Estimates for the number ramen restaurants in Tokyo range from 6,000 – 10,000. There seems to be at least one ramen shop (as they are referred to locally) on every block. Even the ubiquitous convenience stores have whole aisles dedicated to different varieties of instant ramen.
Although ramen only came to Japan from China around 1900, it is now integral to Japanese culture. It’s revered and enshrined in ramen museums, ramen video games and of course, the cult film Tampopo, centered around a ramen shop.
Ohtake Noodle Machine is a family-run company that designs and manufactures noodle-making machines. With headquarters in Tokyo, the company factory is in Yonezawa, Japan, located 200 miles north east of Tokyo. Founded in 1880, Ohtake now builds machines that are sold to food manufacturers all over the world. Their noodle machines are custom built and used by a range of businesses from small, local ramen shops to industrial producers of packaged noodles.
CEO Tomohiko Ohtake, wants to leverage the latest technologies – like Internet of Things, analytics and cloud computing – to help customers. He said, “We need to have digital technology to stabilize the quality of noodle production. A real-time solution can help customers deal with issues ranging from raw material to facilities. Now with new technology, we can integrate all those local processes to get a better result.”
That’s why Ohtake turned to ABeam Consulting, a business and IT professional services firm, that helps companies digitalize their entire value chain versus specific business process. Together they have created an innovation roadmap to help Ohtake change from a traditional, manufacturing company into a digitally-powered one.
Manufacturing noodles is very complex: it involves grinding up wheat into flour, making dough, pressing it into sheets, and cutting it into noodles. Then ramen must be dried or fried, weighed and packaged. If something goes askew, less noodles are produced, packaged and delivered to consumers.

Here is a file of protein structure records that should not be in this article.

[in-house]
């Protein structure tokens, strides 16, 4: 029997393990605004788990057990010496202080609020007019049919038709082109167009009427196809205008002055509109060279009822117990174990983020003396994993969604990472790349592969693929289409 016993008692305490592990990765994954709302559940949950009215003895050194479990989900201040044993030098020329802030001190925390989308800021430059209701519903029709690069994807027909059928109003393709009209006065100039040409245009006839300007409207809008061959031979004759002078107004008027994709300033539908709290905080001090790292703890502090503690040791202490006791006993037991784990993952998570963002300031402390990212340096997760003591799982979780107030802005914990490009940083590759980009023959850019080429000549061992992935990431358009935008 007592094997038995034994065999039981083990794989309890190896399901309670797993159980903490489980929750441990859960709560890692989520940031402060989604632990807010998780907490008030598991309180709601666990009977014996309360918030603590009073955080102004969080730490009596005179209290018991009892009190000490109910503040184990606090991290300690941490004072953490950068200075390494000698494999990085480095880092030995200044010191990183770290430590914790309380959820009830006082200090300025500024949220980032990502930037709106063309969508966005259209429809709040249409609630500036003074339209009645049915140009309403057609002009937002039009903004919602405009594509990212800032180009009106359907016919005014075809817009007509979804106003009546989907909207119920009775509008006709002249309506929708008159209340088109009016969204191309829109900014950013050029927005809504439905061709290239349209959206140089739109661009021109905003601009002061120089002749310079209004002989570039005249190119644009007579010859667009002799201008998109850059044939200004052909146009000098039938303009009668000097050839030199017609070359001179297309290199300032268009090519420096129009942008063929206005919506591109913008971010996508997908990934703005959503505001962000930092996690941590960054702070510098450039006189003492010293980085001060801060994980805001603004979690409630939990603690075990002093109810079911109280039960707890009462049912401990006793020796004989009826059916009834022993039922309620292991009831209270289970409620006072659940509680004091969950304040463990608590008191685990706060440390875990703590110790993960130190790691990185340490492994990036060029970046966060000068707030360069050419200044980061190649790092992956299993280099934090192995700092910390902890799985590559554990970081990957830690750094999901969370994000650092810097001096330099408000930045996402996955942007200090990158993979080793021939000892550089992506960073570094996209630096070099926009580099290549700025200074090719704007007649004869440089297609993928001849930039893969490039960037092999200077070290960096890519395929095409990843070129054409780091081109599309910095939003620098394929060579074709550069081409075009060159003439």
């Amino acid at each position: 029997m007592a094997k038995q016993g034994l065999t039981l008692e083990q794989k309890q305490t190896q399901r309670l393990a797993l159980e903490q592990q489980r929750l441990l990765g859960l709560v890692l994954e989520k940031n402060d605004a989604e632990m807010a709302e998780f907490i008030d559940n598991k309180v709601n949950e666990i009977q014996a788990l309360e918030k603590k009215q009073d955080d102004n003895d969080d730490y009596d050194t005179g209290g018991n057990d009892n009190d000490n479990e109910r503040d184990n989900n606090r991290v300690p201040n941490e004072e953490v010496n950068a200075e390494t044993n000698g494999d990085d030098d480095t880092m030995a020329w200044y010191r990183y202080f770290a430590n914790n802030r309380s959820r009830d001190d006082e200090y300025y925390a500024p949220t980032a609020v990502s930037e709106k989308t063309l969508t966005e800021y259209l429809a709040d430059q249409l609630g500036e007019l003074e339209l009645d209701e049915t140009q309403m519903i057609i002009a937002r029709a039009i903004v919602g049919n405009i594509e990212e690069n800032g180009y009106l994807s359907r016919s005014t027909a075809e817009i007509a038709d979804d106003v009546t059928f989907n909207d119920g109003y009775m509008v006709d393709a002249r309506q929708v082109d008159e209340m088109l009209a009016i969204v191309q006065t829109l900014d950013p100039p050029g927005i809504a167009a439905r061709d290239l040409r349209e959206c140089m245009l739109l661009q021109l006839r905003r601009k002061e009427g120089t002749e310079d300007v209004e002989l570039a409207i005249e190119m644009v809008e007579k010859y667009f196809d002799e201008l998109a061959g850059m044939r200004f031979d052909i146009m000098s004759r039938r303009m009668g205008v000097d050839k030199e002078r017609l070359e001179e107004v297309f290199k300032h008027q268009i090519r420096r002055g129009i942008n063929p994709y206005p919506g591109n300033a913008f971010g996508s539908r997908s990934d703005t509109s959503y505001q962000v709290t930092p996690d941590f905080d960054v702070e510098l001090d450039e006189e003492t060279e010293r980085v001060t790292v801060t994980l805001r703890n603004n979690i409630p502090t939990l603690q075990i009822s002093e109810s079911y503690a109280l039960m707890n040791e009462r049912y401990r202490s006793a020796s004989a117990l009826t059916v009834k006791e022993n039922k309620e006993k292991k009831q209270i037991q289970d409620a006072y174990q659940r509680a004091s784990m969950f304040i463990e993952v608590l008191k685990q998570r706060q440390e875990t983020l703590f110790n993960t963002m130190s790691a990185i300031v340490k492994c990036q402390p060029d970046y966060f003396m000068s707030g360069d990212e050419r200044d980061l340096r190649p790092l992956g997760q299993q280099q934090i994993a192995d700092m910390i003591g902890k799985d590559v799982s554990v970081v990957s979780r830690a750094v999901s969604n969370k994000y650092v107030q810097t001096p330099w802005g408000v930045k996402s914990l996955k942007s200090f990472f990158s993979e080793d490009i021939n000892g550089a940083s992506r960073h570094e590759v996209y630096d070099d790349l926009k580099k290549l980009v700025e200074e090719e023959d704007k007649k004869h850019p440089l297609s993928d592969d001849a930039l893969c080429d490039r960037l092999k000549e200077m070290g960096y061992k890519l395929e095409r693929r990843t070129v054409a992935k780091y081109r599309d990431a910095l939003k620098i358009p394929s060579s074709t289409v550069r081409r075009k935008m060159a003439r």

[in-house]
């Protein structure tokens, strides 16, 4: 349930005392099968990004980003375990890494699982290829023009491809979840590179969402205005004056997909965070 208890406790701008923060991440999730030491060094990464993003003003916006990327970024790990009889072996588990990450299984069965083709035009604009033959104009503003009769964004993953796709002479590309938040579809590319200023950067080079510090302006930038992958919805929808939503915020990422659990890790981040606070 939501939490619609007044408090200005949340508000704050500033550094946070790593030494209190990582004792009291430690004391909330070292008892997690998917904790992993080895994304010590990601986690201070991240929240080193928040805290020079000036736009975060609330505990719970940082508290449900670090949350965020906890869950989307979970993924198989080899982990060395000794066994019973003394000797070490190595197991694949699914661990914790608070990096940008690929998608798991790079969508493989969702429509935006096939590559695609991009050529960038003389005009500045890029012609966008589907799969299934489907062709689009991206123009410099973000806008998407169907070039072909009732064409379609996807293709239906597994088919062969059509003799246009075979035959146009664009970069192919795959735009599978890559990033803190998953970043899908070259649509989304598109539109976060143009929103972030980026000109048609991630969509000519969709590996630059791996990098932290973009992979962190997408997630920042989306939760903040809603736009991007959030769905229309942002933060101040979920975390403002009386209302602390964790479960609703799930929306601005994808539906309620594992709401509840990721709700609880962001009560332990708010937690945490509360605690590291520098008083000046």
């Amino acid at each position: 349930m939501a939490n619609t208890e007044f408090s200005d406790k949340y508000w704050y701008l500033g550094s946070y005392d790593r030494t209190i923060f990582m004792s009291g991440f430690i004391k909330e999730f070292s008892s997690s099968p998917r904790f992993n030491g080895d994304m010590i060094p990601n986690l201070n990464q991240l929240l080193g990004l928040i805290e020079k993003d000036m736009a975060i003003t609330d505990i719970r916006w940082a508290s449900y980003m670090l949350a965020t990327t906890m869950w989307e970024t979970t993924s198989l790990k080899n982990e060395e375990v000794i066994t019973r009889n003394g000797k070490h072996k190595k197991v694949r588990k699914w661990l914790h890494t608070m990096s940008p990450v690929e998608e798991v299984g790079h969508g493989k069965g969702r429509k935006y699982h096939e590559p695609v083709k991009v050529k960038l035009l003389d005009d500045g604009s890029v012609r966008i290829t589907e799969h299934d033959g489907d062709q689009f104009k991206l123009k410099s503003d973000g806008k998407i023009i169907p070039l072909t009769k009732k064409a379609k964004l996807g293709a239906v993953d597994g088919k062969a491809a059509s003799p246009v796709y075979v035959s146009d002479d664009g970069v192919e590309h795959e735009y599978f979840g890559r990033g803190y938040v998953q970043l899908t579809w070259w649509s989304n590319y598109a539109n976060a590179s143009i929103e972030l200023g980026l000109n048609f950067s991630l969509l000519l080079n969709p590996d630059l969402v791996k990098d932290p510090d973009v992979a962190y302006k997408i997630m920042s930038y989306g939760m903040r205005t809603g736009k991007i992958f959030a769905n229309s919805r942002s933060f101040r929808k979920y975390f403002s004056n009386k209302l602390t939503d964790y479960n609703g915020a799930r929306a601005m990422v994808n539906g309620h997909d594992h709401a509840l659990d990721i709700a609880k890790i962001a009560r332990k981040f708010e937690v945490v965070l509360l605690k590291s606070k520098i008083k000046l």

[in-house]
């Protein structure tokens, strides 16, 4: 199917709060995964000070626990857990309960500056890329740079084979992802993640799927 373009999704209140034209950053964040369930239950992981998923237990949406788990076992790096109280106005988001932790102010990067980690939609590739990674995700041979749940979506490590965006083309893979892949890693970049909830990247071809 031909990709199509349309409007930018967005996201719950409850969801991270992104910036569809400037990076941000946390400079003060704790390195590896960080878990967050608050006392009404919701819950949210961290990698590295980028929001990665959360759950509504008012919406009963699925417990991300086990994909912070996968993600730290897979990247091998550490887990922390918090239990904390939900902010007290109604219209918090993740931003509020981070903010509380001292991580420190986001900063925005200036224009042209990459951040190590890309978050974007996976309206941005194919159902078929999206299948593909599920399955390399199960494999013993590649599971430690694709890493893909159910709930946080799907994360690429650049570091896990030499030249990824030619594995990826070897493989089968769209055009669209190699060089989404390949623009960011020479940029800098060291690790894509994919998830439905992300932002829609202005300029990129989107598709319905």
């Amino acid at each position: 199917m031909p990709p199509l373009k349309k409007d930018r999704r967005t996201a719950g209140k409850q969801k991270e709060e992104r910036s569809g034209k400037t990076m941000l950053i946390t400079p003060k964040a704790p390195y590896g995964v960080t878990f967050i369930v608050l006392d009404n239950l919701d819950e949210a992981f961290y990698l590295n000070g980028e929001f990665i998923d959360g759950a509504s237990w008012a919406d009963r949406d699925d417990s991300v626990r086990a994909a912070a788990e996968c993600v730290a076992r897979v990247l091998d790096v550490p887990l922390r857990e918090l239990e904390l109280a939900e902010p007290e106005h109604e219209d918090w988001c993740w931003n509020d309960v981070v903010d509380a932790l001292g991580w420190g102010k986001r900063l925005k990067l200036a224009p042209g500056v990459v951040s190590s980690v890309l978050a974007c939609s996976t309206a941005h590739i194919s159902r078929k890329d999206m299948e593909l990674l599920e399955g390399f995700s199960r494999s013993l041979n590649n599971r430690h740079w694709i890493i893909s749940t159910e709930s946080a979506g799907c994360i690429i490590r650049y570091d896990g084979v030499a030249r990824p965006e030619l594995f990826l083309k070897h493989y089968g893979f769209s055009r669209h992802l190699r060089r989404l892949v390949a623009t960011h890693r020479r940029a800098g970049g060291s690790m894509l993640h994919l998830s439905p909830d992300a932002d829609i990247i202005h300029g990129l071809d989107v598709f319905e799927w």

At each point of those mechanized processes, sensors embedded in the noodle machines (which can be the length of a factory floor) collect data about how the full process is performing.
That’s where digital technology comes in. Ohtake wants to gather and analyze information generated by the sensors and analyze it in real-time. They believe this could help their customers improve the quality and consistency of noodles they manufacture in real-time. Since some machines create 1000 portions per minute, catching and acting on issues immediately is critical.
Itomen is one such customer, located 500 miles west of Ohtake. Started after the second world war, Itomen creates packaged ramen noodles for Japan and other Asian countries. They were the second company to begin creating packaged ramen, which by the 1960s had become a national craze.
Mitsuhiro Ito is the CEO of Itomen. He had been reading about digital technologies like IoT and began thinking about its relevance to his company. Through conversation with Ohtake, he identified an important use case.
“For small and medium companies, especially in rural area, it is not easy for equipment repairmen to come. That impacts business continuity. Doing equipment maintenance requires a close relationship between equipment manufacturer and user company. Both companies have to take a part.”
He explained, “In the past, if the machine malfunctioned we described the noise of the machine on the phone. Then smartphone became available for taking movies, allowing us to share the situation and remotely handle the problem.”
Mitsuhiro said, “But with IoT technology and a better understanding of machine data, we can see what’s happening on the production line and communicate in real-time with machine makers like Ohtake to fix problems virtually. Our expectation is that by working together with equipment manufacturers with the data that’s been collected, it will be like having a technician at site.”
To bring this scenario and others to life, ABeam has created a blueprint for Ohtake that brings together IoT, cloud and analytics technology. A long-time partner for SAP, ABeam is particularly excited about the SAP Leonardo digital innovation system.
Hiroyuki Aitani, Executive Officer Principal, Manufacturing and Consumer Business at ABeam, says, “Japanese manufacturers like Ohtake can use IoT, cloud technology and advanced analytics to build more intelligent IT systems — and ultimately serve their customers better.”
“SAP Leonardo helps our joint customers to innovate their business models and find new opportunities,” he says.
Moreover, SAP Leonardo can help Ohtake meet some grander goals. Tomohiko explains, “Because of global warming, we need to consider using more rice in the future. Rice can support more of the world’s populations. But it is also more difficult to use rice than wheat flour in noodle production.”
With technologies like SAP Leonardo in place – and strong partners like ABeam – Ohtake is well positioned to take noodle making digital and support its long-term vision to feed the world sustainably.